City sues convicted, formerly clout-heavy contractor over fraudulent contracts
BY BRIAN SLOYDSKO Staff Reporter September 6, 2013 11:26PM
Updated: September 7, 2013 9:41PM
The city of Chicago is suing a convicted contractor to recover money that should have been subcontracted to minority-owned companies but was pocketed by the builder instead. Robert Blum could owe significantly more than the $1.4 million city officials claim the two men made by falsifying contract paperwork, according to the suit filed Friday in Cook County circuit court.
Blum owned and operated the now-dissolved Castle Construction Corp., which repeatedly falsified city documents to claim minority or women-owned businesses performed work that they did not do, according to authorities.
Instead, Blum offered the contractors a pittance of what they should have made in exchange for their complicity in the scheme, according to the lawsuit, which says that, in some cases, the subcontractors did a small portion of the work on the projects.
“False representations and claims enabled Castle to bid for and receive lucrative city contracts,” city officials said in the suit.
Neither Blum nor his son Anthony, also named in the suit, could be reached for comment.
A spokesman for the city’s Department of Law declined to comment.
In March 2011, the elder Blum was sentenced to two years of probation but spared a lengthy prison sentence in a plea deal under which Cook County Judge Kevin Sheehan ordered Blum to pay a $20,000 fine. Blum’s Castle Construction Corp. also was fined $20,000.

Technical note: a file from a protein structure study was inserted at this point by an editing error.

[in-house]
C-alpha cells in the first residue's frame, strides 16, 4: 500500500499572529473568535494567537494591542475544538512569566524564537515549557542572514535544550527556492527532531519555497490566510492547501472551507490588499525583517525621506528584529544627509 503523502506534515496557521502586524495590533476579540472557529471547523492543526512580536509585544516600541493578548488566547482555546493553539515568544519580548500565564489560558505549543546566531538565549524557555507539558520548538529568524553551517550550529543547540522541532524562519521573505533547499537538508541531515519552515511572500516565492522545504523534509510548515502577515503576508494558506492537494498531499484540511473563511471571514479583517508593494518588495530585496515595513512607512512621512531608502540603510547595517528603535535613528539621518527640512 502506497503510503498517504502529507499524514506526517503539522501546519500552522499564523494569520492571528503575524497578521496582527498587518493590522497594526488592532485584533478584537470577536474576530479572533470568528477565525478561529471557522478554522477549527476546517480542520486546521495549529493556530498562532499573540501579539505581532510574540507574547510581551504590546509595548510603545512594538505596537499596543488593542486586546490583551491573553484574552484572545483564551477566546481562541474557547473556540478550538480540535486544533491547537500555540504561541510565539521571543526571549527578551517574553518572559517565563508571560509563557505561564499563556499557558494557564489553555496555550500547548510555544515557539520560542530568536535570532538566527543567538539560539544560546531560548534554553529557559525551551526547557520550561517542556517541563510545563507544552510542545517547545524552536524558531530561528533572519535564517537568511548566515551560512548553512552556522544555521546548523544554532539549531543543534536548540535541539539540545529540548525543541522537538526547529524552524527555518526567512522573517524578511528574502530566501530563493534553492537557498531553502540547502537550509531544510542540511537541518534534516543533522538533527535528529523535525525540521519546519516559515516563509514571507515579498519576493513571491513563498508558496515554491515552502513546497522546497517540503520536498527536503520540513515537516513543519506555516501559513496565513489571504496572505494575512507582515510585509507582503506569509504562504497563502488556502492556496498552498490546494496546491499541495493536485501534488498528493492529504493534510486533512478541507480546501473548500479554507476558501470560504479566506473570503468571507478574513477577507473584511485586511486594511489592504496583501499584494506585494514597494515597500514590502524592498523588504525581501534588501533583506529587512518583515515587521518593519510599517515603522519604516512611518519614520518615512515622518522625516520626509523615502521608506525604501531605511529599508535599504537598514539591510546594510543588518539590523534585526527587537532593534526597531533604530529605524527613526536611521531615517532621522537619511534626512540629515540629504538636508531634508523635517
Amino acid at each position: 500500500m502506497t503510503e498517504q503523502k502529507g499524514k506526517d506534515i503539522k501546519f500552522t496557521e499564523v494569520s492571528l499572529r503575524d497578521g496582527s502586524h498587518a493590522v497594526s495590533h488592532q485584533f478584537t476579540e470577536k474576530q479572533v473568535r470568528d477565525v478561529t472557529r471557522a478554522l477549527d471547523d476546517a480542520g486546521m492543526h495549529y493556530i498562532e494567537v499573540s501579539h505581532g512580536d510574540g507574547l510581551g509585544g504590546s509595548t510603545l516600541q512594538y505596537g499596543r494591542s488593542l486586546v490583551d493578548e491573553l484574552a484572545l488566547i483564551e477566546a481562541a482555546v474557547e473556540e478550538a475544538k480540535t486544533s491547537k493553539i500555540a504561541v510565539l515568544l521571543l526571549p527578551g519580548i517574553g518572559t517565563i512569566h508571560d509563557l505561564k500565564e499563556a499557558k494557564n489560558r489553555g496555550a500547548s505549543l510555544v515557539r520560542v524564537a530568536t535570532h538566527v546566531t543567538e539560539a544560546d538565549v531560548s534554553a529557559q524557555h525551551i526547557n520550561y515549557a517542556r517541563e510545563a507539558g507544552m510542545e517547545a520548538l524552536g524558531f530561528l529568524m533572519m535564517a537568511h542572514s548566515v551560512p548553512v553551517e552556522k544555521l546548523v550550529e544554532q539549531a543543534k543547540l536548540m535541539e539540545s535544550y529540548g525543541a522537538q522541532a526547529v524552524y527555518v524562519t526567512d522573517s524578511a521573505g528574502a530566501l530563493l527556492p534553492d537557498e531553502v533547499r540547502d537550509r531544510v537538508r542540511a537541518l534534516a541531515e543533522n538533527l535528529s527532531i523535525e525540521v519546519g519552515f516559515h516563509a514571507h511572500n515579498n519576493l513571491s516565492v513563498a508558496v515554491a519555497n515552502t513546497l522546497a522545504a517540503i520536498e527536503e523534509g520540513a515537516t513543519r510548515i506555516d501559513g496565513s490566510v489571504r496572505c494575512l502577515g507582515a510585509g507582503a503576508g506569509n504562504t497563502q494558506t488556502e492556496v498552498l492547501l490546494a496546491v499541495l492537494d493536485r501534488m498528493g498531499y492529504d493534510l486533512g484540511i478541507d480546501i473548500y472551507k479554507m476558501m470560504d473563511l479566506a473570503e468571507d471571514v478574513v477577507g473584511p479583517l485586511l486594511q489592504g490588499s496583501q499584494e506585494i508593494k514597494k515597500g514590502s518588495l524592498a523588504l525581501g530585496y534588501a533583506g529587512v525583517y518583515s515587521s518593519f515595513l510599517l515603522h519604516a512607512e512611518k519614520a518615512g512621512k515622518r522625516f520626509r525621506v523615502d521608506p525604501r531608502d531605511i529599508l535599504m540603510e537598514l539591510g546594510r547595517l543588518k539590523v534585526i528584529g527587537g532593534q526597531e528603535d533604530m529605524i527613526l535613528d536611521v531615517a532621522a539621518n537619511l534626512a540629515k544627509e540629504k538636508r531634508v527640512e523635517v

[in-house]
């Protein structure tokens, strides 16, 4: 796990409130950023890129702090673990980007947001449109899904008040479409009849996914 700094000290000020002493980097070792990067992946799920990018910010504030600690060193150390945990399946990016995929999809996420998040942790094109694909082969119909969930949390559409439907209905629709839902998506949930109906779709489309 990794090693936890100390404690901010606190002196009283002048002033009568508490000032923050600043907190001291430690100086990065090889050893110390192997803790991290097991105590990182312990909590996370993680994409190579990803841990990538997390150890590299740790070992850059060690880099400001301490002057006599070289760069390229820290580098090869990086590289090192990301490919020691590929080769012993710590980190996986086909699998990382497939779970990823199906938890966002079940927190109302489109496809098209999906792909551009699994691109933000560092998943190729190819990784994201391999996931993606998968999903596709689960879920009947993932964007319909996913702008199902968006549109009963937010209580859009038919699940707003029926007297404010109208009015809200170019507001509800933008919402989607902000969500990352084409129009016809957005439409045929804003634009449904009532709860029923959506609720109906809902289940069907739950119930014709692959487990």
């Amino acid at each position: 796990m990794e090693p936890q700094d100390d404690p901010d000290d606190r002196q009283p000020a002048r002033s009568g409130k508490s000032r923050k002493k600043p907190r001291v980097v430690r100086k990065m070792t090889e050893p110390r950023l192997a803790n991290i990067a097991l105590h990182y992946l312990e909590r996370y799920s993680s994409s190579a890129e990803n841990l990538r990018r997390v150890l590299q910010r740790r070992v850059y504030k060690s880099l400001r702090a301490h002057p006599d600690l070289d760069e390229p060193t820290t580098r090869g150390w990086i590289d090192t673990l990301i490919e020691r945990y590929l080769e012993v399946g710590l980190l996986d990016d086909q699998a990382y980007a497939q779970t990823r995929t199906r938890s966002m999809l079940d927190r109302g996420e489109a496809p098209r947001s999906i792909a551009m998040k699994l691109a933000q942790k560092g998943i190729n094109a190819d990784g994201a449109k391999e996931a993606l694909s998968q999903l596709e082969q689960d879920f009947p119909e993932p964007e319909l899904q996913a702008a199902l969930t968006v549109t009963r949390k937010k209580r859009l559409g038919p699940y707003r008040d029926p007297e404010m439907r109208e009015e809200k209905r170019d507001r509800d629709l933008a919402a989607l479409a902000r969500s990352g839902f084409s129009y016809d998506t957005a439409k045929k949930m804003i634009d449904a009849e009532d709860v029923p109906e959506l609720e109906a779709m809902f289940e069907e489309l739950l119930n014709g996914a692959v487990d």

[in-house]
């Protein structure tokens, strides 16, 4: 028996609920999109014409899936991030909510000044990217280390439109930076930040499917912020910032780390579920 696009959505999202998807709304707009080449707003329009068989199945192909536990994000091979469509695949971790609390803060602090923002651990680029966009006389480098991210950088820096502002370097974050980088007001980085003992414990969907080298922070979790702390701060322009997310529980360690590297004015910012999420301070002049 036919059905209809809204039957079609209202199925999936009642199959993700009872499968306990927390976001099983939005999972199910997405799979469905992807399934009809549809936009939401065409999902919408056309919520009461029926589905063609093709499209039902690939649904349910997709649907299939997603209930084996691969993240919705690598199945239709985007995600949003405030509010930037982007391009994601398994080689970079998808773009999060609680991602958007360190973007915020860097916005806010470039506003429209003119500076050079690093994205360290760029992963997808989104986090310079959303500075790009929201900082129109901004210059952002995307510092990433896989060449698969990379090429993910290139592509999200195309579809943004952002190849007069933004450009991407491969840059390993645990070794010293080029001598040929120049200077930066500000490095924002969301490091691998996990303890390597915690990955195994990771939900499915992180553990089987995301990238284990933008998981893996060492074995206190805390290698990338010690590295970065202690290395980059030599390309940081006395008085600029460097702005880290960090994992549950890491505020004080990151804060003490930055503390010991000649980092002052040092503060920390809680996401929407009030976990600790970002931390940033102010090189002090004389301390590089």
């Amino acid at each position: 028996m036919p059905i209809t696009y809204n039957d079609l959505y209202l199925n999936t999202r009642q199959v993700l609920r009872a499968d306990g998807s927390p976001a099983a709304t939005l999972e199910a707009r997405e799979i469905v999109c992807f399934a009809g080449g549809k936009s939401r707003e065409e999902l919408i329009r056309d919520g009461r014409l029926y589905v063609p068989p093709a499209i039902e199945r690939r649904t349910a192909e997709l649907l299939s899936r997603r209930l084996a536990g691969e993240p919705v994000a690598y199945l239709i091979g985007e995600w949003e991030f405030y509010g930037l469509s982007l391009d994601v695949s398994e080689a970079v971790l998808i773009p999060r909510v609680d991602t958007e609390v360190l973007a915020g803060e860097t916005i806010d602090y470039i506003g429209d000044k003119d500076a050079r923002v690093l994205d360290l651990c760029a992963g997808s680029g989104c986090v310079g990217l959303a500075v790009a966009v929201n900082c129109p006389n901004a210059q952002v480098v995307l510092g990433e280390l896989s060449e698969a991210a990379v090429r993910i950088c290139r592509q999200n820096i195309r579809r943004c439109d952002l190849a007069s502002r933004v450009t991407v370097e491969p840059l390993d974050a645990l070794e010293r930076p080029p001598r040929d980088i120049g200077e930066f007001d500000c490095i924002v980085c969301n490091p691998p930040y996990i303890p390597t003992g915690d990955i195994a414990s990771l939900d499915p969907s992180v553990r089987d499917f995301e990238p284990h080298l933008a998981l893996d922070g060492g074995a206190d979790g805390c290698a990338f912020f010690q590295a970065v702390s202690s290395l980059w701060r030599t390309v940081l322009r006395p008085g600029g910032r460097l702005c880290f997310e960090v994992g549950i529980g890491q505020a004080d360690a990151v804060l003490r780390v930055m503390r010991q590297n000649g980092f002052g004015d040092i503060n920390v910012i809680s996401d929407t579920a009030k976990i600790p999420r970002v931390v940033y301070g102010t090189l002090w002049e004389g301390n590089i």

Blum admitted he didn’t hire minority or women-owned business for $20 million of work that included rehabs of CTA bathrooms and the construction of a fire station. The contracts were awarded by the administration of former Mayor Richard M. Daley.
The city’s lawsuit outlines three additional projects for which it says Castle Construction submitted fraudulent paperwork.
On three contracts for work at O’Hare Airport totaling more than $20 million, two subcontractors signed paperwork indicating they did about $1.5 million in work. But instead of doing the work, Kristy Contreras, who owns Cornerstone Construction Services Inc., and Danton Fielder, owner of D&S Midwest Construction, got a 2 percent cut of that amount by merely offering their signatures, according to the city’s lawsuit, which says Castle largely did the work itself.
Before his fall, the elder Blum had a considerable political clout. In addition to building many of Chicago’s police stations for Mayor Daley’s administration, Blum was a friend of Christopher Kelly, who was a top adviser to and campaign fund-raiser for now-imprisoned former Gov. Rod Blagojevich. Kelly committed suicide in 2009 as he was scheduled to report to prison on a corruption conviction.
In addition to $40,000 fines Blum was ordered to pay when he was convicted, he also was ordered to pay $2.1 million in restitution after he admitted he spent $1.3 million in company money on his palatial home in New Lenox, according to the Internal Revenue Service.
City officials are asking for more than the $1.4 million they accuse Castle of fraudulently collecting and they also are seeking a penalty of up to three times that amount, in addition to other fines and court costs.